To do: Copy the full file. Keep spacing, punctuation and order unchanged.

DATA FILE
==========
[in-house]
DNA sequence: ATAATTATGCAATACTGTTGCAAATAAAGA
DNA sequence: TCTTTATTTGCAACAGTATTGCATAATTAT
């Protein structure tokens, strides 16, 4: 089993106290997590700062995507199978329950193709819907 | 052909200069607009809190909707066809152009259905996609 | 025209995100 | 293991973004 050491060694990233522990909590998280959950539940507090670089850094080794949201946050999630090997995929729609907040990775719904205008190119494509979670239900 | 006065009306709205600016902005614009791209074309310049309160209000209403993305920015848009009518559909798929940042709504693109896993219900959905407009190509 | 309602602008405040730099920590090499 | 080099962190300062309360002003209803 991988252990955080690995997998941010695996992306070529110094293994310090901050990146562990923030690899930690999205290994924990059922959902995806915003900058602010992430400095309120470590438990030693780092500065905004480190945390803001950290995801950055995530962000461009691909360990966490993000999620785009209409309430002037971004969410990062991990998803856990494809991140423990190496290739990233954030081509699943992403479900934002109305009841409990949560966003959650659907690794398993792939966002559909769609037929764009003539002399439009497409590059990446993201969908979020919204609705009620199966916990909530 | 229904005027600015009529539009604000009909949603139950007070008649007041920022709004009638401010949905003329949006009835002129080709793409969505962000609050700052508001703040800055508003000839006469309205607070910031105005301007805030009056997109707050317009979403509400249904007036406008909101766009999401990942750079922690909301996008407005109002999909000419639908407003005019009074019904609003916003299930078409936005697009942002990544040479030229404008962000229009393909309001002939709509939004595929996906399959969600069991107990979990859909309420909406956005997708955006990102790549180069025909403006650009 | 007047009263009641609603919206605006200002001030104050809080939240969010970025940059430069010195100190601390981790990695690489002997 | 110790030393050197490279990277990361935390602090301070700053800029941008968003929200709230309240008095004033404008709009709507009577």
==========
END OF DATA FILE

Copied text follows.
[in-house]
DNA sequence: ATAATTATGCAATACTGTTGCAAATAAAGA
DNA sequence: TCTTTATTTGCAACAGTATTGCATAATTAT
């Protein structure tokens, strides 16, 4: 089993106290997590700062995507199978329950193709819907 | 052909200069607009809190909707066809152009259905996609 | 025209995100 | 293991973004 050491060694990233522990909590998280959950539940507090670089850094080794949201946050999630090997995929729609907040990775719904205008190119494509979670239900 | 006065009306709205600016902005614009791209074309310049309160209000209403993305920015848009009518559909798929940042709504693109896993219900959905407009190509 | 309602602008405040730099920590090499 | 080099962190300062309360002003209803 991988252990955080690995997998941010695996992306070529110094293994310090901050990146562990923030690899930690999205290994924990059922959902995806915003900058602010992430400095309120470590438990030693780092500065905004480190945390803001950290995801950055995530962000461009691909360990966490993000999620785009209409309430002037971004969410990062991990998803856990494809991140423990190496290739990233954030081509699943992403479900934002109305009841409990949560966003959650659907690794398993792939966002559909769609037929764009003539002399439009497409590059990446993201969908979020919204609705009620199966916990909530 | 229904005027600015009529539009604000009909949603139950007070008649007041920022709004009638401010949905003329949006009835002129080709793409969505962000609050700052508001703040800055508003000839006469309205607070910031105005301007805030009056997109707050317009979403509400249904007036406008909101766009999401990942750079922690909301996008407005109002999909000419639908407003005019009074019904609003916003299930078409936005697009942002990544040479030229404008962000229009393909309001002939709509939004595929996906399959969600069991107990979990859909309420909406956005997708955006990102790549180069025909403006650009 | 007047009263009641609603919206605006200002001030104050809080939240969010970025940059430069010195100190601390981790990695690489002997 | 110790030393050197490279990277990361935390602090301070700053800029941008968003929200709230309240008095004033404008709009709507009577």